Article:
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Whether you’re captivated by rustic log cabins, love Victorian-era houses, or you’re mad for Mid-Century Modern, the Logs to Lustrons Tour on May 5 in the Indiana Dunes National Lakeshore will satisfy your interest.
The Logs to Lustrons Tour features 13 landmark sites spanning over a century of architecture, including restored residences not normally open to the public and vacant buildings in need of a new use. Nine interiors will be open for the tour sponsored by Indiana Landmarks, Indiana Dunes National Lakeshore, and Dunes National Park Association.
For those who want a deeper understanding, there’s an illustrated talk, “Logs, Glass & Metal: A Century of Architectural Legacy” at 7 p.m., May 4. Speakers include: Todd Zeiger, Director of Indiana Landmarks’ Northern Regional Office; Cliff Goins, Indiana Dunes National Lakeshore Special Events Manager; and the Shymanski family, restorers of the Oscar and Irene Nelson house and outbuildings. Cost is $10 per person ($5 for Indiana Landmarks members). Children 16 and under are welcome and free, but must have a ticket. Buy tickets online or by calling 800-450-4534.
The May 5 tour includes three Swedish landmarks: the Gust Lindstrom Site and its World War I-era Wahl Barn, which has been restored and repurposed as an environmental preschool, the restored Oscar and Irene Nelson House and outbuildings, and the Charles and Mathilda Nelson House. Moving into the twentieth century, the tour takes you to U.S. Steel’s Good Fellow Lodge, open for the first time to the public, the centerpiece of a youth camp overlooking the Little Calumet River that the company maintained from 1941 to 1976 for employees’ children. You’ll also tour architect-designed International-style houses—Meyer House and Solomon Enclave—and two prefabricated post-World War II enameled steel Lustron houses.
These tours depart from the Indiana Dunes Visitor Center every 15 minutes from 8:30 a.m. until 2 p.m., Central Time. Each tour lasts approximately two hours. Visitors take the tour at their own pace, visiting or skipping sites as they choose, with guides at each site.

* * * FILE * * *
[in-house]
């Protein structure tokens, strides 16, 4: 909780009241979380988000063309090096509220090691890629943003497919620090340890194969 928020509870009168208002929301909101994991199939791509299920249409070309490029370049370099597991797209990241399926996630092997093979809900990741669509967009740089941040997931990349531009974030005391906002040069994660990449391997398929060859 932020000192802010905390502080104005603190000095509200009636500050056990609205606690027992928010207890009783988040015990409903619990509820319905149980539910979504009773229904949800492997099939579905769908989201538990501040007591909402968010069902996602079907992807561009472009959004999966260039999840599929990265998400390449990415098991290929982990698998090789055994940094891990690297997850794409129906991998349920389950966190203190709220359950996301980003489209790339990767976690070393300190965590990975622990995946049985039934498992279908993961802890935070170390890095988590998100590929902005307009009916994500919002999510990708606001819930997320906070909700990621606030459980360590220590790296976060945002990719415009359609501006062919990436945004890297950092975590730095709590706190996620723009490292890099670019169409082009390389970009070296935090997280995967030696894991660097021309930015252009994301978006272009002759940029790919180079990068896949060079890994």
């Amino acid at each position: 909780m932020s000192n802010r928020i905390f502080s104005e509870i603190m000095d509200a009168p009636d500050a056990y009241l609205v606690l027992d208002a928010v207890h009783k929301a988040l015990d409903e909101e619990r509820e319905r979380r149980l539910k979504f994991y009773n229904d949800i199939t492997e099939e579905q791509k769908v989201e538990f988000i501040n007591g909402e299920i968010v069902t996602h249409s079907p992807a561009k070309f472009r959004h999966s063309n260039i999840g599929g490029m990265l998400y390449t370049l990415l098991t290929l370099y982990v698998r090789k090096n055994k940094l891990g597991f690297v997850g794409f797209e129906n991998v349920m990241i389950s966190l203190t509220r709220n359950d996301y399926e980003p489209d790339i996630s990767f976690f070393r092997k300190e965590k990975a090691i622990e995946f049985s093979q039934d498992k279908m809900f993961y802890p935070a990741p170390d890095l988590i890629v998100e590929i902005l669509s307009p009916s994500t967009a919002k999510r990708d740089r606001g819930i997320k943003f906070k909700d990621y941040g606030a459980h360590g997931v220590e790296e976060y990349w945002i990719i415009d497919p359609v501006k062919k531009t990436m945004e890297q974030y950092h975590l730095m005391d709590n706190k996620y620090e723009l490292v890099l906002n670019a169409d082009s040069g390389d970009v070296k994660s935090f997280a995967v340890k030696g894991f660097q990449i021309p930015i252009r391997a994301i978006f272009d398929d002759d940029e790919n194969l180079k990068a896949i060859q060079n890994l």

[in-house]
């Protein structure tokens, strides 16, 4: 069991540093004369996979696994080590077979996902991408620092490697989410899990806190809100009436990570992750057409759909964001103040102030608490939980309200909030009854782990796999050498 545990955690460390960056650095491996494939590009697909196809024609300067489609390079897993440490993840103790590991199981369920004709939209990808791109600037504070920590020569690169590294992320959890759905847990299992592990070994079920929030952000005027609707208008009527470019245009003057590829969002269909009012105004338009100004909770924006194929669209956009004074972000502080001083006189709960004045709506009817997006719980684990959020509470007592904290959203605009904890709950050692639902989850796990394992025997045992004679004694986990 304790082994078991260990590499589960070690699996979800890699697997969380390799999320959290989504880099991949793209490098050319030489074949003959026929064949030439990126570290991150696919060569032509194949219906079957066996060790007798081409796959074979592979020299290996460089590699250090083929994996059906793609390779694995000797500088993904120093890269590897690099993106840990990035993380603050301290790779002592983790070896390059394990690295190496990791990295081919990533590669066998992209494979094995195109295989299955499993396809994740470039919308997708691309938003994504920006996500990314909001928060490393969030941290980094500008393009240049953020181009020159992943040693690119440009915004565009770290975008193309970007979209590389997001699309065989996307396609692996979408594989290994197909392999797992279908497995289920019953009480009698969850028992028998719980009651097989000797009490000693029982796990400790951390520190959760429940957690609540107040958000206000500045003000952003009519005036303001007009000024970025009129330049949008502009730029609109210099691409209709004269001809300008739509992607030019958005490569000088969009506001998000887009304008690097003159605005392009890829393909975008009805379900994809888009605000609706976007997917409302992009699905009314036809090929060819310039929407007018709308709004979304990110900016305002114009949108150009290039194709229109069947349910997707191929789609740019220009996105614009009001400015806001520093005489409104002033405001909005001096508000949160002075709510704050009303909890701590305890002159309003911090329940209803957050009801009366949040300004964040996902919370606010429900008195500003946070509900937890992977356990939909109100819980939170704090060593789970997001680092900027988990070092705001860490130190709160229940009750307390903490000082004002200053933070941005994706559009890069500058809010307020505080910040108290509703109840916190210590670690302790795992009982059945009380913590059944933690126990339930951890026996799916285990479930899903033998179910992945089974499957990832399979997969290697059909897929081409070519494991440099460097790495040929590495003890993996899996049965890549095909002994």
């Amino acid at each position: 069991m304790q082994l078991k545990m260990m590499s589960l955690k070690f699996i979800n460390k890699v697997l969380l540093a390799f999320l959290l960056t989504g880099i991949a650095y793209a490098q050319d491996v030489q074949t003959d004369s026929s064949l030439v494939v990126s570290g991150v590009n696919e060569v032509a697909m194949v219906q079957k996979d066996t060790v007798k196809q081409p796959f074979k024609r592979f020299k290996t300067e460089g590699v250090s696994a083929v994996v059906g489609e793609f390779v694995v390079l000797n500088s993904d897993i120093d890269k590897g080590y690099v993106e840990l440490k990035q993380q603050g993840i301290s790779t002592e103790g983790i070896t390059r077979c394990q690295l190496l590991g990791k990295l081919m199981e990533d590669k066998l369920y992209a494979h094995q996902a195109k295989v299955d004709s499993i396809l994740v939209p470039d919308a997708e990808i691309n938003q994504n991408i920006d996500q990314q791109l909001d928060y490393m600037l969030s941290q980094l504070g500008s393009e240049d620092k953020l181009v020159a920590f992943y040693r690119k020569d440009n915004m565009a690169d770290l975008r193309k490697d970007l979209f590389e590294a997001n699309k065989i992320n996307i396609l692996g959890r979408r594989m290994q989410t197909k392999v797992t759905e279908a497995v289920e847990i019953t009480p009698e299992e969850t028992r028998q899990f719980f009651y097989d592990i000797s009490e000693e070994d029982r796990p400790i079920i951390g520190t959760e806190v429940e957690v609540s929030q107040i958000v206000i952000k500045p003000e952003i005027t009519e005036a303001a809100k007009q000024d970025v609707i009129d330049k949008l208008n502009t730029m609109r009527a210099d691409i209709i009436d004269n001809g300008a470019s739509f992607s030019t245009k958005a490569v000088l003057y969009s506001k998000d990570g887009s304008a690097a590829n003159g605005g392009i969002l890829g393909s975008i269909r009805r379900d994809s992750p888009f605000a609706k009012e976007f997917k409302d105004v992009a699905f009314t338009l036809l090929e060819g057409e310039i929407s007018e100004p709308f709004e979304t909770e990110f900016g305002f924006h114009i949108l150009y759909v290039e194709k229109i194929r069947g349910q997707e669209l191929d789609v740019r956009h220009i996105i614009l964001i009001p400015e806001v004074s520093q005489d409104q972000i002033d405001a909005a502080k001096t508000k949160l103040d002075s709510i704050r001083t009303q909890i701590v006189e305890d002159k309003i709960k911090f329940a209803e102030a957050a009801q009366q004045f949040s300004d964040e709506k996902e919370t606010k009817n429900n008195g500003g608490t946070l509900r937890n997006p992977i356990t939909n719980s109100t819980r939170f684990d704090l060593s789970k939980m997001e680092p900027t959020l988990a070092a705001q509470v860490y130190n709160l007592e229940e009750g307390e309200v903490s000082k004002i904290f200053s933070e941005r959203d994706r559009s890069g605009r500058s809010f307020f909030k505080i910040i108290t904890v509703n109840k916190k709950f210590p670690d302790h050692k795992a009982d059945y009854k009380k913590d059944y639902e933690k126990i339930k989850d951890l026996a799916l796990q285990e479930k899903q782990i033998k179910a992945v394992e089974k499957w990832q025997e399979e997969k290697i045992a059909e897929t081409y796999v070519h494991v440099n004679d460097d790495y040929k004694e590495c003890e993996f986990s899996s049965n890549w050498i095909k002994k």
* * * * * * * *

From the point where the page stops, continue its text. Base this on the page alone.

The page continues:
The cost for the tours on May 5 is $30 per person ($25 for Indiana Landmarks members). Children 16 and under are welcome and free, but must have a ticket. Timed-entry tickets are available online, or by calling 800-450-4534.
Children on the tour can earn a Junior Ranger Badge by completing drawings of sites on the tour in a booklet supplied by the national lakeshore. Hands-on programs will be presented at several sites, including log construction at Bailly/Chellberg Contact Station and brick making at the Oscar and Irene Nelson site.
The Indiana Dunes National Lakeshore was established in 1966, after which the National Park Service acquired the historic structures within the park boundaries, including the 1933 Chicago World’s Fair Century of Progress homes, the Swedish landmarks, and others. Indiana Landmarks is working with the National Park Service to determine a long-term solution for four of the tour’s historic structures.
Indiana Dunes National Lakeshore is one of 417 units of the National Park System ranging from Yellowstone to the Statue of Liberty. Located in Northwest Indiana, the park includes 15 miles of Lake Michigan shoreline and 15,000 acres of biodiverse beaches, woods, prairies, and marshes. Up to 2 million visitors come to the Indiana Dunes each year. For more information visit the Indiana Dunes National Lakeshore's website.
Indiana Landmarks revitalizes communities, reconnects us to our heritage, and saves meaningful places. With nine offices located throughout the state, Indiana Landmarks helps people rescue endangered landmarks and restore historic neighborhoods and downtowns. People who join Indiana Landmarks receive its bimonthly magazine, Indiana Preservation. For more information on the not-for-profit organization, call 317-639-4534, 800-450-4534, or visit Indiana Landmarks' website.
Dunes National Park Association works to curate and protect Indiana Dunes National Lakeshore while amplifying education opportunities and enjoyment of one of the most biodiverse parks in the nation. The DNPA is designated as a friends group working to build a community dedicated to conserving this national treasure for current and future generations. Its all-volunteer board works shoulder-to-shoulder with the park and its fellow partners. Join us! Explore membership and volunteer opportunities at the Dunes National Park Association's website.